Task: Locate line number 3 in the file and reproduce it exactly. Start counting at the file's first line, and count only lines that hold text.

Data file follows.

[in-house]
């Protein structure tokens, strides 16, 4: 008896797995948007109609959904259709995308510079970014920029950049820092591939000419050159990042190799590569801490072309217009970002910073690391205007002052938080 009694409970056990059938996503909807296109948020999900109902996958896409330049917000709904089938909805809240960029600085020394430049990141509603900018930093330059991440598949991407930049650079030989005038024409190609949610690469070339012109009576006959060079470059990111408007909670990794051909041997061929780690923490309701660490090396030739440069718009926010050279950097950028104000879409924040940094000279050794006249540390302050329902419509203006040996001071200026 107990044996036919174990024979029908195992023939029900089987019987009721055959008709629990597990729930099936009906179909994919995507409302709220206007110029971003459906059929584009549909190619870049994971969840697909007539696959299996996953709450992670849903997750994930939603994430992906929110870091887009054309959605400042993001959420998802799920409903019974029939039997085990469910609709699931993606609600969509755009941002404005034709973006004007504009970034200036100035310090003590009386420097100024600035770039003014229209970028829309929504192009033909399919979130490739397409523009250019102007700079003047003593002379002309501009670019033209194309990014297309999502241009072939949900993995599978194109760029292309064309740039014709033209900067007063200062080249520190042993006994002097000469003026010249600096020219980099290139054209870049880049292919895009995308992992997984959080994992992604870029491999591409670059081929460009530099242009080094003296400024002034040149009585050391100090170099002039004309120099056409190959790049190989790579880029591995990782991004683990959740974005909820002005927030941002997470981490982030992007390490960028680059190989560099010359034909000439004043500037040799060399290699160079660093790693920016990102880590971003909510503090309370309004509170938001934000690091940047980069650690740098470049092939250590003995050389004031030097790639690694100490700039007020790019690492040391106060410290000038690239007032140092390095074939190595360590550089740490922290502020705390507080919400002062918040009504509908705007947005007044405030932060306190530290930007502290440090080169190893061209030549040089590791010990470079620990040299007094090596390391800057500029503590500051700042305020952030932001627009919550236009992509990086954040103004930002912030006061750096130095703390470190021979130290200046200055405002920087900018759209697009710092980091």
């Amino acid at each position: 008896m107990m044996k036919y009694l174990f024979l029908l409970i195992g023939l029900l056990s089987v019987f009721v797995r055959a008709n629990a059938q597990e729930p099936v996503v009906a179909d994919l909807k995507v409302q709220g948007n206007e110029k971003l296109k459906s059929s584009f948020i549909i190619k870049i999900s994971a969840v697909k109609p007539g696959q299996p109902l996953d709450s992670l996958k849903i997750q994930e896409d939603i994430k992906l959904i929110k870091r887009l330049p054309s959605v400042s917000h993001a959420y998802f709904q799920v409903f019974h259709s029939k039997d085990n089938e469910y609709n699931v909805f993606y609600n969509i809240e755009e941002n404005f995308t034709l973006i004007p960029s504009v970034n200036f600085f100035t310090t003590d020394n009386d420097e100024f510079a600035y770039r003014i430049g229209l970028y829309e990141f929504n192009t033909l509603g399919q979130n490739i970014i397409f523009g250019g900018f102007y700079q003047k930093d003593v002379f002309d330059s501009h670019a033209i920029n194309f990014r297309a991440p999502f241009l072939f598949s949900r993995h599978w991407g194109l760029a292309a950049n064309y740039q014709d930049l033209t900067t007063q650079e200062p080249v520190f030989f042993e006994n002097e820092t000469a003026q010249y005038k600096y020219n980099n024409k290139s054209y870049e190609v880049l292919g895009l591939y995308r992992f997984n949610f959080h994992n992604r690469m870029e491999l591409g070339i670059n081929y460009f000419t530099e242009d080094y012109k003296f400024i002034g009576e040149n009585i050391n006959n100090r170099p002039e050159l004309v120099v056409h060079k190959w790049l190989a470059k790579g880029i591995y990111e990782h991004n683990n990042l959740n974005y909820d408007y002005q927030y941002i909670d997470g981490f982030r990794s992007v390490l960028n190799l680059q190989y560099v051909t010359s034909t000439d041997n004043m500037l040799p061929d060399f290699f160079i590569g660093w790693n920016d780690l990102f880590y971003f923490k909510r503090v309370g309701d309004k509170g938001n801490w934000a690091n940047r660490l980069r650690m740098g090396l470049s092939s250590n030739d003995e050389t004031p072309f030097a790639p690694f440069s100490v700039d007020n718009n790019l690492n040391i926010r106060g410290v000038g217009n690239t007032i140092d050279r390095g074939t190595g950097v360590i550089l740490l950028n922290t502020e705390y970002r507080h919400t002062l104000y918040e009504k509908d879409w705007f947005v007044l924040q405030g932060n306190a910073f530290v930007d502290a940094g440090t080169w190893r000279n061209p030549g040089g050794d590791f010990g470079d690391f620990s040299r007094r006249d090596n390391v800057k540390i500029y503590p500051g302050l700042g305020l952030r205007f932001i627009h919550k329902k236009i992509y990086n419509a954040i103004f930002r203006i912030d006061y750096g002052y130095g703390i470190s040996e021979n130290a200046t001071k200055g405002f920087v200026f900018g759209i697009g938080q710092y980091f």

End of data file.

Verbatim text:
């Amino acid at each position: 008896m107990m044996k036919y009694l174990f024979l029908l409970i195992g023939l029900l056990s089987v019987f009721v797995r055959a008709n629990a059938q597990e729930p099936v996503v009906a179909d994919l909807k995507v409302q709220g948007n206007e110029k971003l296109k459906s059929s584009f948020i549909i190619k870049i999900s994971a969840v697909k109609p007539g696959q299996p109902l996953d709450s992670l996958k849903i997750q994930e896409d939603i994430k992906l959904i929110k870091r887009l330049p054309s959605v400042s917000h993001a959420y998802f709904q799920v409903f019974h259709s029939k039997d085990n089938e469910y609709n699931v909805f993606y609600n969509i809240e755009e941002n404005f995308t034709l973006i004007p960029s504009v970034n200036f600085f100035t310090t003590d020394n009386d420097e100024f510079a600035y770039r003014i430049g229209l970028y829309e990141f929504n192009t033909l509603g399919q979130n490739i970014i397409f523009g250019g900018f102007y700079q003047k930093d003593v002379f002309d330059s501009h670019a033209i920029n194309f990014r297309a991440p999502f241009l072939f598949s949900r993995h599978w991407g194109l760029a292309a950049n064309y740039q014709d930049l033209t900067t007063q650079e200062p080249v520190f030989f042993e006994n002097e820092t000469a003026q010249y005038k600096y020219n980099n024409k290139s054209y870049e190609v880049l292919g895009l591939y995308r992992f997984n949610f959080h994992n992604r690469m870029e491999l591409g070339i670059n081929y460009f000419t530099e242009d080094y012109k003296f400024i002034g009576e040149n009585i050391n006959n100090r170099p002039e050159l004309v120099v056409h060079k190959w790049l190989a470059k790579g880029i591995y990111e990782h991004n683990n990042l959740n974005y909820d408007y002005q927030y941002i909670d997470g981490f982030r990794s992007v390490l960028n190799l680059q190989y560099v051909t010359s034909t000439d041997n004043m500037l040799p061929d060399f290699f160079i590569g660093w790693n920016d780690l990102f880590y971003f923490k909510r503090v309370g309701d309004k509170g938001n801490w934000a690091n940047r660490l980069r650690m740098g090396l470049s092939s250590n030739d003995e050389t004031p072309f030097a790639p690694f440069s100490v700039d007020n718009n790019l690492n040391i926010r106060g410290v000038g217009n690239t007032i140092d050279r390095g074939t190595g950097v360590i550089l740490l950028n922290t502020e705390y970002r507080h919400t002062l104000y918040e009504k509908d879409w705007f947005v007044l924040q405030g932060n306190a910073f530290v930007d502290a940094g440090t080169w190893r000279n061209p030549g040089g050794d590791f010990g470079d690391f620990s040299r007094r006249d090596n390391v800057k540390i500029y503590p500051g302050l700042g305020l952030r205007f932001i627009h919550k329902k236009i992509y990086n419509a954040i103004f930002r203006i912030d006061y750096g002052y130095g703390i470190s040996e021979n130290a200046t001071k200055g405002f920087v200026f900018g759209i697009g938080q710092y980091f």